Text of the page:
Lawrence Krauss holds forth (magnificently, imho) on the Kim Davis debacle in particular and on the folly of kowtowing to religious prejudices in general.
The problem, obviously, is that what is sacred to one person can be meaningless (or repugnant) to another. That’s one of the reasons why a modern secular society generally legislates against actions, not ideas. No idea or belief should be illegal; conversely, no idea should be so sacred that it legally justifies actions that would otherwise be illegal. Davis is free to believe whatever she wants, just as the jihadist is free to believe whatever he wants; in both cases, the law constrains not what they believe but what they do.
The Kim Davis controversy exists because, as a culture, we have elevated respect for religious sensibilities to an inappropriate level that makes society less free, not more. Religious liberty should mean that no set of religious ideals are treated differently from other ideals. Laws should not be enacted whose sole purpose is to denigrate them, but, by the same token, the law shouldn’t elevate them, either.
. . . It’s ironic, really, that so many people are fixated on the relationship between science and religion: basically, there isn’t one. In my more than thirty years as a practicing physicist, I have never heard the word “God” mentioned in a scientific meeting. Belief or nonbelief in God is irrelevant to our understanding of the workings of nature—just as it’s irrelevant to the question of whether or not citizens are obligated to follow the law.
Wow. A most excellent article, not that I'm horribly surprised. Lawrence Krauss has been appropriately vocal as regards the illogical stands of his opponents in recent debates (his preemptive dismantling of WLC in their Australia debates is a wonderful example), and hearing him go boldly public with the problem of Kim Davis only reinforces his position.
Religion is irrational and illogical. It has no place in science or in government, and it's past time the rest of the country learned that.
I want to put on the table, not why 85% of the members of the National Academy of Sciences reject God, I want to know why 15% of the National Academy don’t.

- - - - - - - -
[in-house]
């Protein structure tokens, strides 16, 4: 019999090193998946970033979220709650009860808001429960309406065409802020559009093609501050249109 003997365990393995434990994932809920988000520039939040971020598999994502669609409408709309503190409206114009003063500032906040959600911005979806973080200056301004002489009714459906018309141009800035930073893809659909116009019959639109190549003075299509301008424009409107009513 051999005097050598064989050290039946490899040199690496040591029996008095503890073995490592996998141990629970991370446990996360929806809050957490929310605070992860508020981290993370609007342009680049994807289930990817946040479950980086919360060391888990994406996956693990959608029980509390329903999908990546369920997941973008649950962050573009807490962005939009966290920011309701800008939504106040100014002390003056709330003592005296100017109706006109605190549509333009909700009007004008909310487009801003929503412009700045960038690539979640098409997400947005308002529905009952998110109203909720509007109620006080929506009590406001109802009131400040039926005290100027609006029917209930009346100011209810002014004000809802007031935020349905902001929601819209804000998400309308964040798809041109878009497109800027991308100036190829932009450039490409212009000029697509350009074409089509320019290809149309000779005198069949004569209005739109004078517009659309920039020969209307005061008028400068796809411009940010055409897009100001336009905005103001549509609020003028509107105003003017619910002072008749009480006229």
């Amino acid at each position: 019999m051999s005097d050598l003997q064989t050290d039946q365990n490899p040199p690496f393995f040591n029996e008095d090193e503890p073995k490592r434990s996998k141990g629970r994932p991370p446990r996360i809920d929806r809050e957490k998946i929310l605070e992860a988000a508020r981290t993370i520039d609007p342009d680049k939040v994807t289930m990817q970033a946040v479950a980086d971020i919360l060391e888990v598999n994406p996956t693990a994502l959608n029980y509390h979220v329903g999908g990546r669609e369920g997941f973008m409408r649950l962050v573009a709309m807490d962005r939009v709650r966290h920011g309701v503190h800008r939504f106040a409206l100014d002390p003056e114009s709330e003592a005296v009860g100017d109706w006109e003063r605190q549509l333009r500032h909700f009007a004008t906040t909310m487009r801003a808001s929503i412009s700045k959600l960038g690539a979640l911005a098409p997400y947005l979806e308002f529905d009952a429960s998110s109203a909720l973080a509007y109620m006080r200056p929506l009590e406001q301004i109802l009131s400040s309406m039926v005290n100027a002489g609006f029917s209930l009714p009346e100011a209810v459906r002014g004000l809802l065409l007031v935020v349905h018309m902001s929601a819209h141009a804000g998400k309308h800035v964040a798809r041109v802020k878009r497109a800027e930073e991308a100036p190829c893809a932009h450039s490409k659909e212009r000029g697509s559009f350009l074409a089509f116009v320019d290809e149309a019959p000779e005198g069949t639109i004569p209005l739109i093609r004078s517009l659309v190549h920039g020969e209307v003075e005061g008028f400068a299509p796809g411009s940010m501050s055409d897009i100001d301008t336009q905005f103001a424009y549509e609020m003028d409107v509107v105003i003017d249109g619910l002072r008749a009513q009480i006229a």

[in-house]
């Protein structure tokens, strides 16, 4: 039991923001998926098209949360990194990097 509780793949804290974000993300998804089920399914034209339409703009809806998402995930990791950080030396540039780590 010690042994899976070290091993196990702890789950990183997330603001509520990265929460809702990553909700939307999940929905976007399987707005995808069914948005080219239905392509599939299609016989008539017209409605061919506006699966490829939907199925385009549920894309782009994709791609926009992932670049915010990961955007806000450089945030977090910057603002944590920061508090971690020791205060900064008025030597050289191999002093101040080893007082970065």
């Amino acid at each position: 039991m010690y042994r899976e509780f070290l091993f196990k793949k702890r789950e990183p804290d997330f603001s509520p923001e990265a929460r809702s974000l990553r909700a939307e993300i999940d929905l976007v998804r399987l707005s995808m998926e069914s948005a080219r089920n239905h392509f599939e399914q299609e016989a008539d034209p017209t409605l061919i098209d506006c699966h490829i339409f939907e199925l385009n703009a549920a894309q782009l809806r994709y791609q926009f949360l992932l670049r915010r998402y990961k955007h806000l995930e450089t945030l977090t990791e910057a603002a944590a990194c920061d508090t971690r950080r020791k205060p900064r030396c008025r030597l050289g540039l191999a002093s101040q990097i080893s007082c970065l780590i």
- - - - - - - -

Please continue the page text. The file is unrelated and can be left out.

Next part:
-- Neil deGrasse Tyson
Exactly! All theists have left is a god of the ever-shrinking gaps.
Who was it who said that those gaps aren't a mystery to be held in awe and reverence, but simply temporary ignorance.
I've shared this elsewhere: prayers and rituals might have some therapeutic value to the practitioners. So does talking and singing to your cat. But to borrow a thought from Ivan Turgenev, neither will make 2+2 not equal 4.
And now godless practices like Ethical Culture and Humanistic Judaism bring to mind the quote (not by Einstein) about how radio works:
"You see, wire telegraph is a kind of a very, very long cat. You pull his tail in New York and his head is meowing in Los Angeles. Do you understand this? And radio operates exactly the same way: you send signals here, they receive them there. The only difference is that there is no cat."
A great story, GC. The religionists just can't drop the cat out of the picture it seems. The emperor's been waggling his weenie for 2000 years and they still see him tricked out in fancy raiment.
Some of us say "We don't need no imaginary raiment! Parades are still good... and let's have an orgy afterwards!" :-)
.... Yet, the entire basis for medicine is chemistry, biochemistry, evolution, sociology, snd psychology--what was called the biopsychosocial during my training. .... Integrity requires doctors to set their religion aside, but many don't.
Recently while at the hospital I use, I chatted with the head MD about the personal MDs prescribing so many medications.
He told me that's what medical schools teach.
So while the sciences you named are the basis for medicine, the thinking done by researchers in those fields differs greatly from the thinking done by MDs.
One requires logic; the other requires memorization.
I learned this distinction long ago while deciding whether to follow a basic chemistry course with a year of organic chemistry. I chose physics.
Besides logic's many advantages, memorization would not have helped me quit religion.
The facts tell a story of illusionary ideas masquerading as reality. When people can argue that superstition is a concept that deserves respect in a debate involving natural events then the mental stability of the protagonists has to be questioned. Madness, whether obvious or disguised, is madness nevertheless. For all the cohorts of religion and all the ceremonies and historical infatuations involved, religion is nothing more than a daydream, an infantile imagining of what would be nice. This Kim woman is just a symptom of what can be achieved when everyone is hallucinating.
This to me is the true horror of religion: it allows perfectly decent and sane people to believe by the billions what only lunatics could believe on their own.
-- Sam Harris
Remember Zen in the Art of Motorcycle Maintenance? The author of that classic had a parallel thought:
When one person suffers from a delusion, it is called insanity. When many people suffer from a delusion it is called a religion.
--Robert M. Pirsig
Loren, Sam Harris probably did not say Kim Davis is "perfectly decent and sane"?
He was probably pandering.
But to whom?